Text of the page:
Search results for 'New theory of reference' (try it on Scholar)

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  1.  32
    Jc Beall (2001). The New Theory of Reference: Kripke, Marcus, and its Origins. Australasian Journal of Philosophy 79 (2):308 – 309.
    Book Information The New Theory of Reference: Kripke, Marcus, and Its Origins. Edited by Paul Humphreys and James Fetzer. Kluwer Academic Publishers. Boston. Pp. xiii + 290. Hardback, US$105.
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  2.  30
    Quentin Smith (1991). The New Theory of Reference Entails Absolute Time and Space. Philosophy of Science 58 (3):411-416.
    The New Theory of Reference (NTR) of Marcus, Kripke, Kaplan, Putnam and others is a theory in the philosophy of language and there has been much debate about whether it entails the metaphysical theory of essentialism. But there has been no discussion about whether the NTR entails another metaphysical theory, the absolutist theory of time and space. It is argued in this paper that the NTR carries this entailment; the theory of time is (...)
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  3.  81
    Jaakko Hintikka & Gabriel Sandu (1995). The Fallacies of the New Theory of Reference. Synthese 104 (2):245 - 283.
    The so-called New Theory of Reference (Marcus, Kripke etc.) is inspired by the insight that in modal and intensional contexts quantifiers presuppose nondescriptive unanalyzable identity criteria which do not reduce to any descriptive conditions. From this valid insight the New Theorists fallaciously move to the idea that free singular terms can exhibit a built-in direct reference and that there is even a special class of singular terms (proper names) necessarily exhibiting direct reference. This fallacious move has (...)
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  4.  29
    Robert Rynasiewicz (1992). Why the New Theory of Reference Does Not Entail Absolute Time and Space. Philosophy of Science 59 (3):508-509.
    I explain why the New Theory of Reference of Marcus, Kripke, Kaplan, Putnam and others does not entail absolute time and space, contrary to what Quentin Smith has recently claimed.
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  5.  5
    Robert Burch (1979). James and the 'New' Theory of Reference. Transactions of the Charles S. Peirce Society 15 (4):283 - 297.
    This paper argues that several important tenets of the so-called "new theory of reference"--also known as the "historical-explanation theory" and as the "causal theory" of reference--were developed by william james as early as 1885 and that by 1895 they were elaborated by him in no less detail than contemporary theorists have so far done. these tenets include the central doctrine that reference is dependent on a causal or historical-explanatory chain connecting the act of referring (...)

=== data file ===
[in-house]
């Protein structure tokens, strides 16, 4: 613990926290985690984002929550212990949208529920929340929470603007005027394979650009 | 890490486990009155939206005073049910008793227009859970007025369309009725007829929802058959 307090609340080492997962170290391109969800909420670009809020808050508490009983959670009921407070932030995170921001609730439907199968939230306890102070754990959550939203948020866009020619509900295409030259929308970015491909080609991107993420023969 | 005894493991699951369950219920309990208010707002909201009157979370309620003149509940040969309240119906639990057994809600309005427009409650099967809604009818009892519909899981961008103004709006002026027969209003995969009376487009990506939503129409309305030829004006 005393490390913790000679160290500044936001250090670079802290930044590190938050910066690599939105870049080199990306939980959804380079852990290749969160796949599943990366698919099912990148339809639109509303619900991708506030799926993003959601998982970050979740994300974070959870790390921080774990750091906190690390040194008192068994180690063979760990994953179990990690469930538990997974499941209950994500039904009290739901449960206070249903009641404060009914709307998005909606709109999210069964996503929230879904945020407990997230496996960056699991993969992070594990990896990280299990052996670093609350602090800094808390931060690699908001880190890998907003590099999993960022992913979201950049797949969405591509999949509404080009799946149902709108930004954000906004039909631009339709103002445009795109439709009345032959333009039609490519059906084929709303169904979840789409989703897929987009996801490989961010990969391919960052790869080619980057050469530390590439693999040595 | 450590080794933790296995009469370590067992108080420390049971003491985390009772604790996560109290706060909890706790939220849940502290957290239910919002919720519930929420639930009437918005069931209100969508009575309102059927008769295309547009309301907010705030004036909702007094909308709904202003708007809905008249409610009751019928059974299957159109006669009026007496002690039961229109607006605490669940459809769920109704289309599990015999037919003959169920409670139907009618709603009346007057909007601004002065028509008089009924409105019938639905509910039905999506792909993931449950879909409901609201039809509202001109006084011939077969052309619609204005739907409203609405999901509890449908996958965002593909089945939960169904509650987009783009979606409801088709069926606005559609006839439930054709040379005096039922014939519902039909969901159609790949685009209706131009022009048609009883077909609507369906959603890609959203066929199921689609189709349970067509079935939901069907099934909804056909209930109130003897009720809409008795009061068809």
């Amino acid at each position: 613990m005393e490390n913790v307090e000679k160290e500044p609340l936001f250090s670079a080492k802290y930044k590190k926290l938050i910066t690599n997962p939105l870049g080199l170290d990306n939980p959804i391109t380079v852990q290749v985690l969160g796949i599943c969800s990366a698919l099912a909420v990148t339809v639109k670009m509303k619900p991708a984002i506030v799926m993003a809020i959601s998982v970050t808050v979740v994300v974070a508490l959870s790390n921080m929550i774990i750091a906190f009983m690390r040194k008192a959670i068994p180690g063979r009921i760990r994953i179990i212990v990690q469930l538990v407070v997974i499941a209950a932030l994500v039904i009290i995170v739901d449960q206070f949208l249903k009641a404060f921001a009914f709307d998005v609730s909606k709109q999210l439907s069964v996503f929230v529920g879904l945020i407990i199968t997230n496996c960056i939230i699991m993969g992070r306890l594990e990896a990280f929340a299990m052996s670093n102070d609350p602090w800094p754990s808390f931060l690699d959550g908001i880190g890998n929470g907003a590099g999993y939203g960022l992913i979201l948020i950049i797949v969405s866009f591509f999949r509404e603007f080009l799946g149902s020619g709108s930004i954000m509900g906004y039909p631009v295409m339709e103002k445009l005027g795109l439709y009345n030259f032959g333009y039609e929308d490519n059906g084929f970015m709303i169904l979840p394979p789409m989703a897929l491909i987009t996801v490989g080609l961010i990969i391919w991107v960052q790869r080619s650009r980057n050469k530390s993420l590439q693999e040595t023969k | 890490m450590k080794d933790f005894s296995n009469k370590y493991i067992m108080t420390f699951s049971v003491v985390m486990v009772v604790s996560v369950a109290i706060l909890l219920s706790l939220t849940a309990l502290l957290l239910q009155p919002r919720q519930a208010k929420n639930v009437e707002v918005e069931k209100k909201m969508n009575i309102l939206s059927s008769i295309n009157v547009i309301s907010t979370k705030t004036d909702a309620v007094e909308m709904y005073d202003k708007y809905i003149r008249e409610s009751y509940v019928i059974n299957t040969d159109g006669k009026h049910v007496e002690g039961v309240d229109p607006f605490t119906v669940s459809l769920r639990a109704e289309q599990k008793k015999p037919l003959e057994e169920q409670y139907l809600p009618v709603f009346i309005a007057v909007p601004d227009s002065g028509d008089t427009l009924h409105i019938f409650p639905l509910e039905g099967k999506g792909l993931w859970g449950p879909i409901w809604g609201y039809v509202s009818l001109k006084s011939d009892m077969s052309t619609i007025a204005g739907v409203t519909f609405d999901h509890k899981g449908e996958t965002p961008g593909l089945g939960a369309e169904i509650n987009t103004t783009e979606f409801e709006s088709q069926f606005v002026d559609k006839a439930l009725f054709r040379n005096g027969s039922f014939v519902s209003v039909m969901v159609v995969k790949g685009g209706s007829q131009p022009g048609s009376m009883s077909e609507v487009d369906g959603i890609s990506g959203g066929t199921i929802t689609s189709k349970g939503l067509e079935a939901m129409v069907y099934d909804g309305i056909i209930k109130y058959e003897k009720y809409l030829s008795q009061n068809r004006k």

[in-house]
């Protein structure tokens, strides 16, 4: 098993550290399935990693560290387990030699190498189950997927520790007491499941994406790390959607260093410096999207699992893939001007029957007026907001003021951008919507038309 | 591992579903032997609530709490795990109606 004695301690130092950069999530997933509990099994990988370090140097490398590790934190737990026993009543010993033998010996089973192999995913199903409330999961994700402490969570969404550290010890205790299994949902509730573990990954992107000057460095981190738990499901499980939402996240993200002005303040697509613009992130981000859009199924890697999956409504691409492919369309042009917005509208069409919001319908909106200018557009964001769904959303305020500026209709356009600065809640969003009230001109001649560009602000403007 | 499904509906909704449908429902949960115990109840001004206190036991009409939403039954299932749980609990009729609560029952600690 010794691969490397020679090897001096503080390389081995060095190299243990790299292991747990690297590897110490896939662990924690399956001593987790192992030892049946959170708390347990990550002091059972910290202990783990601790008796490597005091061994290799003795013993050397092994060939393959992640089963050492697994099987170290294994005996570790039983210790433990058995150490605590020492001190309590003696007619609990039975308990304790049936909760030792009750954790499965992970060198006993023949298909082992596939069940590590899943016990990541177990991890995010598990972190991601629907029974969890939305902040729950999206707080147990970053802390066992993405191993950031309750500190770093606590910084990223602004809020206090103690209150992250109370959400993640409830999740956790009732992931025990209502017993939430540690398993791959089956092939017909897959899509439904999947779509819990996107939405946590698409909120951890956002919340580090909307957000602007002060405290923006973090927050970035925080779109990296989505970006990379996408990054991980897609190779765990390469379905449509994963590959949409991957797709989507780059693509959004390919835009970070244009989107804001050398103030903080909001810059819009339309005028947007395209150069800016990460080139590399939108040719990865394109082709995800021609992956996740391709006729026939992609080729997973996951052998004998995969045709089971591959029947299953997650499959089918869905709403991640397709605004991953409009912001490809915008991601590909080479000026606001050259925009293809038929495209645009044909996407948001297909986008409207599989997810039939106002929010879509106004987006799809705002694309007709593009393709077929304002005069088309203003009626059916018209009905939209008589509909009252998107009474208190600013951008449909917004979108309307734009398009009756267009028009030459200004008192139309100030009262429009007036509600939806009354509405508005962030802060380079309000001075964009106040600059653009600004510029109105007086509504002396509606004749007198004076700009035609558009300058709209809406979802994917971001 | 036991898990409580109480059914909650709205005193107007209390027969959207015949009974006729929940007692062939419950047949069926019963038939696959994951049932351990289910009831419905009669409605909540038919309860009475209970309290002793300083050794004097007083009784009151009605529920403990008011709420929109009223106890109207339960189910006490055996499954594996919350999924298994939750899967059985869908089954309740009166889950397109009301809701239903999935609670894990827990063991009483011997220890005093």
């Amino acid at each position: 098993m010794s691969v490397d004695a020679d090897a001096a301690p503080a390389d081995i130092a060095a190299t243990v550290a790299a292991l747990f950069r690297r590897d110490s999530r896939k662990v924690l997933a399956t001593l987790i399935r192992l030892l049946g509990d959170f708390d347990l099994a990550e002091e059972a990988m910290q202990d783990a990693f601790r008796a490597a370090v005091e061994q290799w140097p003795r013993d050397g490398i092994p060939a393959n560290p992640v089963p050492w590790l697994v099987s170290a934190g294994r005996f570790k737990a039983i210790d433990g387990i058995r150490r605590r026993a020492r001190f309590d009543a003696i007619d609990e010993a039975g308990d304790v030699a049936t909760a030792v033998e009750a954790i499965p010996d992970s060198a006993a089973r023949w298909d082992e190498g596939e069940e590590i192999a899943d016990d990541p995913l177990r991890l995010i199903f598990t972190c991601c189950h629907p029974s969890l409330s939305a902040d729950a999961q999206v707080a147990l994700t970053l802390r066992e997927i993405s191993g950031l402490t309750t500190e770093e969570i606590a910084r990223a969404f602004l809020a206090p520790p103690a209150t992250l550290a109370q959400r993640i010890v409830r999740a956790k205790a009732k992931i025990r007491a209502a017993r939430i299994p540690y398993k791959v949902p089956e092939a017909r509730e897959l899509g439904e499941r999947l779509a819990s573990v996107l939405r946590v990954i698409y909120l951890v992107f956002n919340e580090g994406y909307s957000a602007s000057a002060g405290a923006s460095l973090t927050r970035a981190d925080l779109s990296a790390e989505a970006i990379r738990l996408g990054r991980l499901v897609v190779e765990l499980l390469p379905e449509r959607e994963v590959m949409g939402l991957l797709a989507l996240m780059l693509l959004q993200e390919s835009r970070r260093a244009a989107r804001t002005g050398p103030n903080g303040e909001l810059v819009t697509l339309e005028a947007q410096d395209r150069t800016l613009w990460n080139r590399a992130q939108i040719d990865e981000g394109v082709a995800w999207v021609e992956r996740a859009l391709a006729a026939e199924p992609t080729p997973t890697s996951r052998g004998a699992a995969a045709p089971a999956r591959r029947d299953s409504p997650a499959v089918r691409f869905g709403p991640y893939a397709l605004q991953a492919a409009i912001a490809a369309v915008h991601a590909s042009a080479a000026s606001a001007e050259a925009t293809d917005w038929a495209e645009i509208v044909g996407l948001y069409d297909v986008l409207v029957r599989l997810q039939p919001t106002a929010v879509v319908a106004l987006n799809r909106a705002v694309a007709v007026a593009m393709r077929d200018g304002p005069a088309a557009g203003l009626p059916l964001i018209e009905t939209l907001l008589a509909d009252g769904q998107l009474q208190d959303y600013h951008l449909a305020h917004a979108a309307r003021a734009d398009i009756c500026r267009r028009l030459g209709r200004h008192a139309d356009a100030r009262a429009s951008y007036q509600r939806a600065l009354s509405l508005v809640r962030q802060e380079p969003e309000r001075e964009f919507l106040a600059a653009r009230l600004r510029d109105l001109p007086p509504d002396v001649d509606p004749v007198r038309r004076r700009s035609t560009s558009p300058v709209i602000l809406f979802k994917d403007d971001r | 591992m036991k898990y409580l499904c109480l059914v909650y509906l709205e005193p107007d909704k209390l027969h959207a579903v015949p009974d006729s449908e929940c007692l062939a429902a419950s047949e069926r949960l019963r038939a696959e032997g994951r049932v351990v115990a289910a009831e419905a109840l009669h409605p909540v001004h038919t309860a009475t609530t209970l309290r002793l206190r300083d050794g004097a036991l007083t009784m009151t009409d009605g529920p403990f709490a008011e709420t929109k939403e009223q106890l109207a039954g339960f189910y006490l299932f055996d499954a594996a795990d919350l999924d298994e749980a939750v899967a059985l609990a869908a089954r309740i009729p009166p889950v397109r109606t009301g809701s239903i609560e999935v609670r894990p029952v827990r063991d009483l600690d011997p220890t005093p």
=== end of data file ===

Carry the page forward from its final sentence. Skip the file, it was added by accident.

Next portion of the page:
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  6.  34
    Quentin Smith (1995). Marcus, Kripke, and the Origin of the New Theory of Reference. Synthese 104 (2):179 - 189.
    In this paper, presented at an APA colloquium in Boston on December 28, 1994, it is argued that Ruth Barcan Marcus' 1961 article on Modalities and Intensional Languages originated many of the key ideas of the New Theory of Reference that have often been attributed to Saul Kripke and others. For example, Marcus argued that names are directly referential and are not equivalent to contingent descriptions, that names are rigid designators, and that identity sentences with co-referring (...)
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  7.  20
    Quentin Smith (1995). Marcus and the New Theory of Reference: A Reply to Scott Soames. Synthese 104 (2):217-244.
    This paper is a reply to some of Scott Soames ' comments on my colloquium paper Marcus, Kripke, and the Origin of the New Theory of Reference. Except for the indicated parts added in May, 1995, this paper was written on December 16th–25th, 1994 as my reply to Soames for the APA colloquium in Boston, December 28, 1994. In this paper, I argue that Soames ' contention that Marcus is not one of the primary founders of contemporary nondescriptivist (...)
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  8.  7
    Jaakko Hintikka (1998). The Pragmatic Fallacies of the New Theory of Reference. Pragmatics and Cognition 6 (1):9-20.
    The so-called New Theory of Reference (Marcus, Kripke etc.) is inspired by the insight that in modal and intensional contexts quantifiers presuppose nondescriptive unanalyzable identity criteria which do not reduce to any descriptive conditions. From this valid insight the New Theorists fallaciously move to the idea that free singular terms can exhibit a built-in direct reference and that there is even a special class of singular terms (proper names) necessarily exhibiting direct reference. This fallacious move has (...)